Only I don’t see how the BSA are receiving tax dollars, except in some theoretical sense as they pay a pretty low amount for the lease. As I understand it, the BSA has spent millions of privately-raised dollars improving land that is open to the public (all the public), and agreed in 2001 on the signing of the lease extension to spend another $1.7 million by 2008.

    I used to live in San Diego. I still visit about once a year, and I love Balboa Park. The idea that the city is giving up $1.7 million in improvements to the park is a real bummer to me. I’ve spent many, many hours of my life at Balboa Park, and I have never encountered any indication anywhere of anything religious, and I’m reasonably certain that nobody else has, either. The idea that the park in general or the Camp Balboa part specifically will fall into disuse or disrepair over an issue that has nothing to do with the park-visiting public in general is a real shame.

    If the BSA were allowed to continue at Balboa Park, we would all be, practically-speaking, better off. You and Natalie and I could all go romp through Balboa Park some weekend and enjoy the flowers and the model trains and the museums. It would be grand. 😉

  • Eric Olsen

    Brian, sometimes I think we live on different planets. The history of religion and government in the U.S. is one of steadily DECREASING influence of religion on government over the last 400 years. This is a secular society that derives some of its common sense of morality from religion, typically from where the major religions intersect in their dictates.

    Bush is a Christian – so what? Every other president we’ve ever had has been a christian also. And nothing is “creeping.”

    Finally, to say this story of extreme sharia law as applied in the Islamic area of Nigeria IS THE DIRECTION CHRISTIAN FUNDAMENTALISTS WANT TO TAKE THE COUNTRY is the most preposterous assertion I have heard in a very long time: a) that there is anyone of influence in this country who would want such a thing, b) that they would have the tiniest success in moving the country toward – what? – the stoning of unmarried mothers?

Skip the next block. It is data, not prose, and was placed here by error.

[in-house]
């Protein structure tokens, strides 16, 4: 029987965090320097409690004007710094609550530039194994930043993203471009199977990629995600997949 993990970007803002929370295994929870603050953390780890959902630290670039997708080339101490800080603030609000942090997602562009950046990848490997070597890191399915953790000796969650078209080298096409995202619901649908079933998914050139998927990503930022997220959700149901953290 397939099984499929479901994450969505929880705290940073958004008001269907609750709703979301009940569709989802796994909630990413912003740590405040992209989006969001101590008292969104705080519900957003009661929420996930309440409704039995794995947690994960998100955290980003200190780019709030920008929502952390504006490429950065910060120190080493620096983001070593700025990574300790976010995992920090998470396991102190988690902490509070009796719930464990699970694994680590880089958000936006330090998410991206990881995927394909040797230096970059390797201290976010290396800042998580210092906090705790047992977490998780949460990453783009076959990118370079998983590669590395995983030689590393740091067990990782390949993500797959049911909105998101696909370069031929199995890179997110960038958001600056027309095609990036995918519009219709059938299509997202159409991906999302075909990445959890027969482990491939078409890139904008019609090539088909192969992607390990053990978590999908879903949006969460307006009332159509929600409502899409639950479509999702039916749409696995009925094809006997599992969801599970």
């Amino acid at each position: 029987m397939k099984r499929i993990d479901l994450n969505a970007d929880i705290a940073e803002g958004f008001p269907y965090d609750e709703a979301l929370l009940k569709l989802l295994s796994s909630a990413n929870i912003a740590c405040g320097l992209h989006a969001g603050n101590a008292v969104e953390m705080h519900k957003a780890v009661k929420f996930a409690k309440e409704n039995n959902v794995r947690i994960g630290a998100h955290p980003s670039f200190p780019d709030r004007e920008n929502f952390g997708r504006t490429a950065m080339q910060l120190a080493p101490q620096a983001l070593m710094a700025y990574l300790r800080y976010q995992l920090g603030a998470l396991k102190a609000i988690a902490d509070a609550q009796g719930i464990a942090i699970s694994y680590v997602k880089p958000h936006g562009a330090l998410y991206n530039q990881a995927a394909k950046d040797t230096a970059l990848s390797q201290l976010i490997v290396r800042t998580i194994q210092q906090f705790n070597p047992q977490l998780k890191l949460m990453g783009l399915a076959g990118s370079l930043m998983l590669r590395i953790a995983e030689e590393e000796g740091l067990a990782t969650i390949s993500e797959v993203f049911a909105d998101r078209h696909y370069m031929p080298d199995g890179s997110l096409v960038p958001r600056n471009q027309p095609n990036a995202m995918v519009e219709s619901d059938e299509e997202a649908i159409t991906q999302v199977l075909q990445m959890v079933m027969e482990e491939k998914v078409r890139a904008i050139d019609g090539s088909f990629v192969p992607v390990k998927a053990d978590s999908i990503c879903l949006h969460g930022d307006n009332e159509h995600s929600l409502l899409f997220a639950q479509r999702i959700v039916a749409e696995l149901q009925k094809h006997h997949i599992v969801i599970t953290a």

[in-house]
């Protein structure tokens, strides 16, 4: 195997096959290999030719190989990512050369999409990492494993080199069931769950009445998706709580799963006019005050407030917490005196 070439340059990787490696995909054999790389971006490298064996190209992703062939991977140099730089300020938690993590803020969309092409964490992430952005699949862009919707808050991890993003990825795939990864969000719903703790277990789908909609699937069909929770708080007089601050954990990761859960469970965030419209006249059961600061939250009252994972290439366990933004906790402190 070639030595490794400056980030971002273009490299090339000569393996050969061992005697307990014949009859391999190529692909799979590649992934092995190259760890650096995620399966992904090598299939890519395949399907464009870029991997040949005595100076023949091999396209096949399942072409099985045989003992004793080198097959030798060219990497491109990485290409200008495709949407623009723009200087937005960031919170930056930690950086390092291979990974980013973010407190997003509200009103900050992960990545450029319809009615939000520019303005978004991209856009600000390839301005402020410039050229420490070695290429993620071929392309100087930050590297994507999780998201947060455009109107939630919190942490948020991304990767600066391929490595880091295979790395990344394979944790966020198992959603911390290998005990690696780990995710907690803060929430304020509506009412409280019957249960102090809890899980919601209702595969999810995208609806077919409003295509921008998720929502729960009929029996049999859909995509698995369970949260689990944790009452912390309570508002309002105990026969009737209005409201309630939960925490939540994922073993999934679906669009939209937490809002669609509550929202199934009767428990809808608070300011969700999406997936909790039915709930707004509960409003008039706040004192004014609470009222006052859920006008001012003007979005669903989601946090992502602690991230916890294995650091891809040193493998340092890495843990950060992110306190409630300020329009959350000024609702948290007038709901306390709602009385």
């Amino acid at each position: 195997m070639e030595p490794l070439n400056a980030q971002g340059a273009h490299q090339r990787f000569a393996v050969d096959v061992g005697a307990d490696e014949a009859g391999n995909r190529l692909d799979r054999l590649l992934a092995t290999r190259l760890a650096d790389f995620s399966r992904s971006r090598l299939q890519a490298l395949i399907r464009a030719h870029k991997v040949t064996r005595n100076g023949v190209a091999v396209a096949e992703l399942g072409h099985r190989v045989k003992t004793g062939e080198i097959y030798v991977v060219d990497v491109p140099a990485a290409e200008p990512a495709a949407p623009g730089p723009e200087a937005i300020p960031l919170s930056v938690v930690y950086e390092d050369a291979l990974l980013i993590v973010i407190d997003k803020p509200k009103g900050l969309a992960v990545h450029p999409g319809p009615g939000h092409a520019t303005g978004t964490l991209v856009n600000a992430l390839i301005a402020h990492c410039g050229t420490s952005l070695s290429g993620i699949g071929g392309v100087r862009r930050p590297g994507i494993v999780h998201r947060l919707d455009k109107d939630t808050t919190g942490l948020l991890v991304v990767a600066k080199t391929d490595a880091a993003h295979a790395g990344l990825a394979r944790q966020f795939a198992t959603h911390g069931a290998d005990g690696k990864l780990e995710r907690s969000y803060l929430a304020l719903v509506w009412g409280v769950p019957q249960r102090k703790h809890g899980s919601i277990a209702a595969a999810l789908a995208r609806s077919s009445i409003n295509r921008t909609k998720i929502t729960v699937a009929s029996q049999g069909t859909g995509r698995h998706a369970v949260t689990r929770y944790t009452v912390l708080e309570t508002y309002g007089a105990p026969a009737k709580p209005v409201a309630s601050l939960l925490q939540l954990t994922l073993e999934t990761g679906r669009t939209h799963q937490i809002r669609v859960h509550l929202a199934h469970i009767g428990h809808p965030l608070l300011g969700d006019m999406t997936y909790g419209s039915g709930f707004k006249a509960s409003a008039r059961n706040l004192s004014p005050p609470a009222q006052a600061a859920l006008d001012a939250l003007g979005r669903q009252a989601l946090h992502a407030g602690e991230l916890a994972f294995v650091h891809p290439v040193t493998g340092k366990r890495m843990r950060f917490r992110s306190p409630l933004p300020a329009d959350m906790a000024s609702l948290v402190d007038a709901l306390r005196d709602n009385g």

Isn’t this the same country whose Supreme Court said anti-sodomy laws are unconstitutional?

    Maybe the alarmist bilge works for fund raising but it has nothing to do with life as we know it.

  • http://fando.blogs.com Natalie Davis

    Of course, on principle, I could and would not romp through lands funded by BSA dollars. And I fully disagree that we would all be better off, practically speaking or otherwise.

    Phillip writes: “I don’t see how the BSA are receiving tax dollars, except in some theoretical sense as they pay a pretty low amount for the lease.”

    IMO, it is immoral for the BSA, as a discriminatory organization, to get any break on the lease cost. And the organization, in many areas, receives benefits paid for by the public when it uses taxpayer-funded space and facilities. If it can’t “abide by the rules any secular organization does with regard to discrimination,” it should not reap any benefit from the public trough.

  • http://w6daily.winn.com/ Phillip Winn

    Oh my, Natalie, the Boy Scouts discriminates against girls? What next?! Soon I won’t be able to enroll my baby boy in Girl Scouts! Yikes!

    But yes, the complaints about athiests and gay poeple are valid. While the BSA is quite open to children of all faiths, including Judaism, Islam, etc, they aren’t very open to children of no faith.

    I’ll leave a debate on the merits of this policy to someone else who has actually ever been in the Boy Scouts or whatever, but I thought that the girl-discrimination thing was amusing. 😉

  • http://fando.blogs.com Natalie Davis

    If I had been inclined to join such an organization (this goes back to the way the groups were when I was a kid; and I was a Brownie for a short time), I would have preferred to be in the BSA. The Girl Scouts were SO lame in comparison. (IMO, the GS rocks now.)

    Personally, I am not a fan of gender segregation in most areas. Look at Camp Fire: All kids are welcome, period. I don’t see a rationalization for separate Boy Scouts and Girl Scouts, but that’s just me, the weirdo.

  • http://www.morethings.com/log Al Barger

    Generally, mixing religion and politics doesn’t work out too good. I’m agin it.

    However, it makes a HUGE difference WHAT religion is dominating. If you’re going to have a strong religious domination- and in backwards, primitive cultures this seems hard to avoid- then it is better to have a more humane religion, such as Christianity or Judaism, for example.

    The best thing would be for Muslims to give up their not-true beliefs, and become rational humanist atheists. If they still must have the emotional life raft of religion, however, then Ann Coulter’s infamous maxim starts to look like a reasonable compromise: kill their vicious leaders, and convert them to Christianity.

    Contrary to Brian Flemming’s constant foolishness, even our relatively hardcore Christians would be raving liberals relative to almost any part of the Muslim world. This story serves as a perfect case in point.